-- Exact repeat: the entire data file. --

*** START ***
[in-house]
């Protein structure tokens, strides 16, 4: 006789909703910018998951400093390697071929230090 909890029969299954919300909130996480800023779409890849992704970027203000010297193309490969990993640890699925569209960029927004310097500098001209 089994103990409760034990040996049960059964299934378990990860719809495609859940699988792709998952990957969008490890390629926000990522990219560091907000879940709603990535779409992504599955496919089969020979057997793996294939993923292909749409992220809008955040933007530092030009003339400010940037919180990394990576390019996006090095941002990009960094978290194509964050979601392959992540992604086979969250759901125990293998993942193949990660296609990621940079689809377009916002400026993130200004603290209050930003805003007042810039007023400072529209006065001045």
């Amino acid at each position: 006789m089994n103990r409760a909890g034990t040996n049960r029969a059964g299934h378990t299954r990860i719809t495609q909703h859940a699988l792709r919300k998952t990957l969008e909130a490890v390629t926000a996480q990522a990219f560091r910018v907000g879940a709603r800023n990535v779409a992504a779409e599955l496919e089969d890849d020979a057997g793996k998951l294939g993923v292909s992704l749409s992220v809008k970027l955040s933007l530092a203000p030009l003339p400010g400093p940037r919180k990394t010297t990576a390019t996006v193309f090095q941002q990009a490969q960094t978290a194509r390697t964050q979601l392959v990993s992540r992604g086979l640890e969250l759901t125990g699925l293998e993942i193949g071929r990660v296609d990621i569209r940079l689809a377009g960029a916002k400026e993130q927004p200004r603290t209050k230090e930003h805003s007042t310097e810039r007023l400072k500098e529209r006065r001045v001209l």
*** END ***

[in-house]
């Protein structure tokens, strides 16, 4: 006789909703910018998951400093390697071929230090 909890029969299954919300909130996480800023779409890849992704970027203000010297193309490969990993640890699925569209960029927004310097500098001209 089994103990409760034990040996049960059964299934378990990860719809495609859940699988792709998952990957969008490890390629926000990522990219560091907000879940709603990535779409992504599955496919089969020979057997793996294939993923292909749409992220809008955040933007530092030009003339400010940037919180990394990576390019996006090095941002990009960094978290194509964050979601392959992540992604086979969250759901125990293998993942193949990660296609990621940079689809377009916002400026993130200004603290209050930003805003007042810039007023400072529209006065001045």
């Amino acid at each position: 006789m089994n103990r409760a909890g034990t040996n049960r029969a059964g299934h378990t299954r990860i719809t495609q909703h859940a699988l792709r919300k998952t990957l969008e909130a490890v390629t926000a996480q990522a990219f560091r910018v907000g879940a709603r800023n990535v779409a992504a779409e599955l496919e089969d890849d020979a057997g793996k998951l294939g993923v292909s992704l749409s992220v809008k970027l955040s933007l530092a203000p030009l003339p400010g400093p940037r919180k990394t010297t990576a390019t996006v193309f090095q941002q990009a490969q960094t978290a194509r390697t964050q979601l392959v990993s992540r992604g086979l640890e969250l759901t125990g699925l293998e993942i193949g071929r990660v296609d990621i569209r940079l689809a377009g960029a916002k400026e993130q927004p200004r603290t209050k230090e930003h805003s007042t310097e810039r007023l400072k500098e529209r006065r001045v001209l």